• to provoke debate but not seem to lead
  • to persuade
  • to concede and apologize
  • to protest
  • to reject

Which information you include in a document and how you arrange it is dictated largely by your intention in writing it. Consider, for example, you might approach some of the different writing tasks we have mentioned, if your subject was a familiar fire extinguisher or an electric fire. Think what would be essential if you have to:

  • describe how it is built
  • explain how it works
  • tell a group how to use it
  • teach a group how to build one

Each task would start with different information: a description would start with a general appearance, an explanation with aim and purpose. Telling someone how to use it would start with an action, and teaching a group to make one might start by listing raw materials.

How it is built

A fire extinguisher is a metal cylinder about two feet high, and nine inch across, painted red, with an outlet at the top.

How it works

A fire extinguisher is used to spray water or chemicals under pressure on to a fire to control it...

How to use it

Pick up the fire extinguisher, point the nozzle away from yourself and towards the fire, and hit the knob smartly with your fist...

How to make it

Take a two-foot length of thick-wall steel tubing...

Although each of these pieces of information may appear at some point in each type of writing tasks, both the order and the amount of detail will vary.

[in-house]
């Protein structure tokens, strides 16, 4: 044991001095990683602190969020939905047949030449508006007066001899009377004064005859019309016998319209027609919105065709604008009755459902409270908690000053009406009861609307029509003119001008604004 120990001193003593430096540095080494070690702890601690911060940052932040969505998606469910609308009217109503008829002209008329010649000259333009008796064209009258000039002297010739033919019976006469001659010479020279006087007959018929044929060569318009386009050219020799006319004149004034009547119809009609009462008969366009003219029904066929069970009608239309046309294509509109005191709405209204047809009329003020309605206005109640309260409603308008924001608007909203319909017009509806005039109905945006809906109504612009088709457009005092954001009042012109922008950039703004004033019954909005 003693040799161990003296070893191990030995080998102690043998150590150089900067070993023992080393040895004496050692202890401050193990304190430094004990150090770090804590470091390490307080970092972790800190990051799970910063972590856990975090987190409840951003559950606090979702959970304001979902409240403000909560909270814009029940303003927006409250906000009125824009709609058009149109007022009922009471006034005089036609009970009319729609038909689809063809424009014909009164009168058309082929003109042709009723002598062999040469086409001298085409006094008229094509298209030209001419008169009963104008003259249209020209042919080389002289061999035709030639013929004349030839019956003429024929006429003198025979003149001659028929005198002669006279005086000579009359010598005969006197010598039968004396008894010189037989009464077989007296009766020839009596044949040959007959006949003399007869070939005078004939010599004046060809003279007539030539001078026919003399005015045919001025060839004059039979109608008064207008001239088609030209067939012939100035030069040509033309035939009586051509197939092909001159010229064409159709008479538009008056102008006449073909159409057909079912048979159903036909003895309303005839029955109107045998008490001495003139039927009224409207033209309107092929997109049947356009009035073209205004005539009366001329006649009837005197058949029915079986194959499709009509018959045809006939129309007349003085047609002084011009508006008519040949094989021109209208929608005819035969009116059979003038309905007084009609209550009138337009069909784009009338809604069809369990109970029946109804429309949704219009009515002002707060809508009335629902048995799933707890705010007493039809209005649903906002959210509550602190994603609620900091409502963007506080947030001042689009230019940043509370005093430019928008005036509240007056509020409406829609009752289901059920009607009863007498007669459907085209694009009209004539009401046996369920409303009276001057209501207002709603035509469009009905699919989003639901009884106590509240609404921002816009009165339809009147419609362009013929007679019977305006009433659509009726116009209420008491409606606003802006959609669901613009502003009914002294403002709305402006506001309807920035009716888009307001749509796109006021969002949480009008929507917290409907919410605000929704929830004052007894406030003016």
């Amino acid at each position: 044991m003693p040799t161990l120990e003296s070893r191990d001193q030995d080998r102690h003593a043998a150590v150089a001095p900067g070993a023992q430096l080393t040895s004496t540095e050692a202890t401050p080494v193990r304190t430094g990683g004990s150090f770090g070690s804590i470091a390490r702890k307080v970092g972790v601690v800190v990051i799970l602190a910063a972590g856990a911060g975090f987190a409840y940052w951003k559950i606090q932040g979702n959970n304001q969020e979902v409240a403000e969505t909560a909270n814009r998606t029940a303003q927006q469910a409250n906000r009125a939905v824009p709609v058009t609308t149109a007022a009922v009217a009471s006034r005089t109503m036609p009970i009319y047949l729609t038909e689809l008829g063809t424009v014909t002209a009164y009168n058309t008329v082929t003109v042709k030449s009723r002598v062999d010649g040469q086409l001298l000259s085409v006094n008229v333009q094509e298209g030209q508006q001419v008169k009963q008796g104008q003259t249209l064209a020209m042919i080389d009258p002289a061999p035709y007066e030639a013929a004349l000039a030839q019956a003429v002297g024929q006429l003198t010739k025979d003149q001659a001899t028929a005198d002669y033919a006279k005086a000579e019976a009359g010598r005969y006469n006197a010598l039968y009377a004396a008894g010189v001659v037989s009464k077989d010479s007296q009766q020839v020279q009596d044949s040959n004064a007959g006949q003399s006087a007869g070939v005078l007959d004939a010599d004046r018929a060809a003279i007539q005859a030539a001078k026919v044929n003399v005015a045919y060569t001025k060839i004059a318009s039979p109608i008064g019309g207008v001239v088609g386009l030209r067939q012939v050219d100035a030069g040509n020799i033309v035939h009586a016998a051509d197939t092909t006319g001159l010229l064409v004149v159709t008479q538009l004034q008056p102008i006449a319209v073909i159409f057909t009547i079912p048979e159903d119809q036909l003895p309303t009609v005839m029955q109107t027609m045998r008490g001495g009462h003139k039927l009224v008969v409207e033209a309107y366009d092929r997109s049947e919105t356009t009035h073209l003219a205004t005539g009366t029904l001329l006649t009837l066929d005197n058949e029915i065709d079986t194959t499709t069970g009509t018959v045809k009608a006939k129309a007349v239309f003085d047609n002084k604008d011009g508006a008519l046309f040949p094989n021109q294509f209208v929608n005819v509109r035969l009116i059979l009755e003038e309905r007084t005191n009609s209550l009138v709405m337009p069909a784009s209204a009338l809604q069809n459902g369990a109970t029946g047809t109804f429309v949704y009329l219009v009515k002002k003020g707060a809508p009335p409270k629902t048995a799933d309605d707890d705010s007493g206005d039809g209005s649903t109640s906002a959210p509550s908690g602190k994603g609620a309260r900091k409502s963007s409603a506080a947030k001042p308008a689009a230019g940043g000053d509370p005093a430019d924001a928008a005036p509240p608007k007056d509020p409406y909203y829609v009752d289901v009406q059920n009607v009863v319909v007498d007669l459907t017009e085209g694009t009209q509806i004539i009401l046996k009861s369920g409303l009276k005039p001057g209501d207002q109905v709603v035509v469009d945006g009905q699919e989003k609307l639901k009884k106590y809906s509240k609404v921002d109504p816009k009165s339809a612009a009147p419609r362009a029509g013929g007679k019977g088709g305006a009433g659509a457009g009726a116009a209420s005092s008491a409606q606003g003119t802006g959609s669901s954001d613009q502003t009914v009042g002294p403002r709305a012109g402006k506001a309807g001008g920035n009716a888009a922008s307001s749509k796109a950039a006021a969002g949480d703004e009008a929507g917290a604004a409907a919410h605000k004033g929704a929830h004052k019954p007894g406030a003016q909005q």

Selecting information

Arrangement of information

We have suggested that a writer’s objective must be to make it convenient for readers to digest the information. But it is essential to do more than making information convenient to receive. It must command the readers’ attention: it must be presented in a way that looks attractive and useful. So, which points will strike the greatest response from the readers?. These points must be highlighted by careful ordering and emphasis.

  • There is no one correct way of organizing a technical or scientific document. The best choice of tactics depends on what you are trying to achieve, and for whom you are writing.
  • Seven point plan: effective writing.

Planning and preparation

  1. Analyse your aim: preferably write it down.
  2. Consider your audience: thinking about their needs will help you to orientate your information in a way which is reassuringly planned and decisive.
  3. Make a plan: write the main headings, go through your notes cross-referencing with the plan to fill the blanks. (ordering the individuals points as well as the main sections; none of them is forgotten or overlooked.) The tactic is to divide and conquer.
  4. Discuss a synopsis:


  1. Draft the text; the main thing is to not lose impetus conserving the flow during writing.
  2. Forget it! leave the draft overnight.
  3. Revise and edit; read the entire draft marking possible corrections. The best is done by stages: spend some time reflecting on the passages which need restructuring, then work through the facts which need checking (use sources, library). Finally turn your attention to the style and to the mechanics of language.




Francisco Calderon

Position: CFSA PhD Student
Supervisor: Sandra Chapman and Richard Dendy
Topic: Non-linear systems, fusion and Astrophysical plasmas.
Funding: Becas Chile

2009: Licentiate in Physics with mention in Astronomy, at UCN.

2010: M.Sc. in Physics, at UCN.